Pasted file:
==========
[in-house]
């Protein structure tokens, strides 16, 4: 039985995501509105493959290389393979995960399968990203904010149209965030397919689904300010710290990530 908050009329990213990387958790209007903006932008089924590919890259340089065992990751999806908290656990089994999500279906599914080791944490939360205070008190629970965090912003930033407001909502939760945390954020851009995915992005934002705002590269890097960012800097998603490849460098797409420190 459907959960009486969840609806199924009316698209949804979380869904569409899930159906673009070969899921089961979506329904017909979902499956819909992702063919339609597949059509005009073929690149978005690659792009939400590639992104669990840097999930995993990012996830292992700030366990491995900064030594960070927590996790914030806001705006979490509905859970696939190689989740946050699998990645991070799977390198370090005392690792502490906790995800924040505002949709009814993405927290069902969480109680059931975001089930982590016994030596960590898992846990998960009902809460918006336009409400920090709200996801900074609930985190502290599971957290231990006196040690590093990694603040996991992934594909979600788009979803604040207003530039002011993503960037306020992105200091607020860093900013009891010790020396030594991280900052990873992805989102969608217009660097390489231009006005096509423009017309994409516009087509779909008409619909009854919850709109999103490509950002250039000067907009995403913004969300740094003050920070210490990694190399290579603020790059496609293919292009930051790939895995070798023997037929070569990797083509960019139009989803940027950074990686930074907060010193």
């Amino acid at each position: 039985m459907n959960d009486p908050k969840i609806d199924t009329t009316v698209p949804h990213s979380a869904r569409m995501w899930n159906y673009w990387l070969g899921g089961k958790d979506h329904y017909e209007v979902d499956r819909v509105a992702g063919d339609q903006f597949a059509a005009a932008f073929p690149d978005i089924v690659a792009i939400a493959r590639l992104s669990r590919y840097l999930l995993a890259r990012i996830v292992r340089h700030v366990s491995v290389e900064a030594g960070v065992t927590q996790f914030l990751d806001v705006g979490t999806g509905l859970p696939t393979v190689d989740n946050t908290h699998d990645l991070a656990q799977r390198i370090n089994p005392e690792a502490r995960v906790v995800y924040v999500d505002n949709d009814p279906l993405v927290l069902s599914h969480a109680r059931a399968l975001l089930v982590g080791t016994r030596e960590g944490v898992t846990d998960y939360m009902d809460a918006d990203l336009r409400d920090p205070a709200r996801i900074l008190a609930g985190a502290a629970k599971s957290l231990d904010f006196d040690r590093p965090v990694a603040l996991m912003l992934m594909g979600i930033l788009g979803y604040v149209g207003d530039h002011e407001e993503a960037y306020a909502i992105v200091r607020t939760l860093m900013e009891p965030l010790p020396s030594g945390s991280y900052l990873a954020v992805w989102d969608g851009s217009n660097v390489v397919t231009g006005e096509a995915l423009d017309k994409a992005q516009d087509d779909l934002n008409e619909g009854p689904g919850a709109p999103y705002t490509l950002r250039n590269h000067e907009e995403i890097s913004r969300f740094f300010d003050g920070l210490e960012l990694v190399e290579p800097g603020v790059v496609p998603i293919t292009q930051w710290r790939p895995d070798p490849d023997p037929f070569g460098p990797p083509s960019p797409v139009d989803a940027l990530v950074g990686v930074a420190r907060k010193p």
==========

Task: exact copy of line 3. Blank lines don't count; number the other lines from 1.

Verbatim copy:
């Amino acid at each position: 039985m459907n959960d009486p908050k969840i609806d199924t009329t009316v698209p949804h990213s979380a869904r569409m995501w899930n159906y673009w990387l070969g899921g089961k958790d979506h329904y017909e209007v979902d499956r819909v509105a992702g063919d339609q903006f597949a059509a005009a932008f073929p690149d978005i089924v690659a792009i939400a493959r590639l992104s669990r590919y840097l999930l995993a890259r990012i996830v292992r340089h700030v366990s491995v290389e900064a030594g960070v065992t927590q996790f914030l990751d806001v705006g979490t999806g509905l859970p696939t393979v190689d989740n946050t908290h699998d990645l991070a656990q799977r390198i370090n089994p005392e690792a502490r995960v906790v995800y924040v999500d505002n949709d009814p279906l993405v927290l069902s599914h969480a109680r059931a399968l975001l089930v982590g080791t016994r030596e960590g944490v898992t846990d998960y939360m009902d809460a918006d990203l336009r409400d920090p205070a709200r996801i900074l008190a609930g985190a502290a629970k599971s957290l231990d904010f006196d040690r590093p965090v990694a603040l996991m912003l992934m594909g979600i930033l788009g979803y604040v149209g207003d530039h002011e407001e993503a960037y306020a909502i992105v200091r607020t939760l860093m900013e009891p965030l010790p020396s030594g945390s991280y900052l990873a954020v992805w989102d969608g851009s217009n660097v390489v397919t231009g006005e096509a995915l423009d017309k994409a992005q516009d087509d779909l934002n008409e619909g009854p689904g919850a709109p999103y705002t490509l950002r250039n590269h000067e907009e995403i890097s913004r969300f740094f300010d003050g920070l210490e960012l990694v190399e290579p800097g603020v790059v496609p998603i293919t292009q930051w710290r790939p895995d070798p490849d023997p037929f070569g460098p990797p083509s960019p797409v139009d989803a940027l990530v950074g990686v930074a420190r907060k010193p």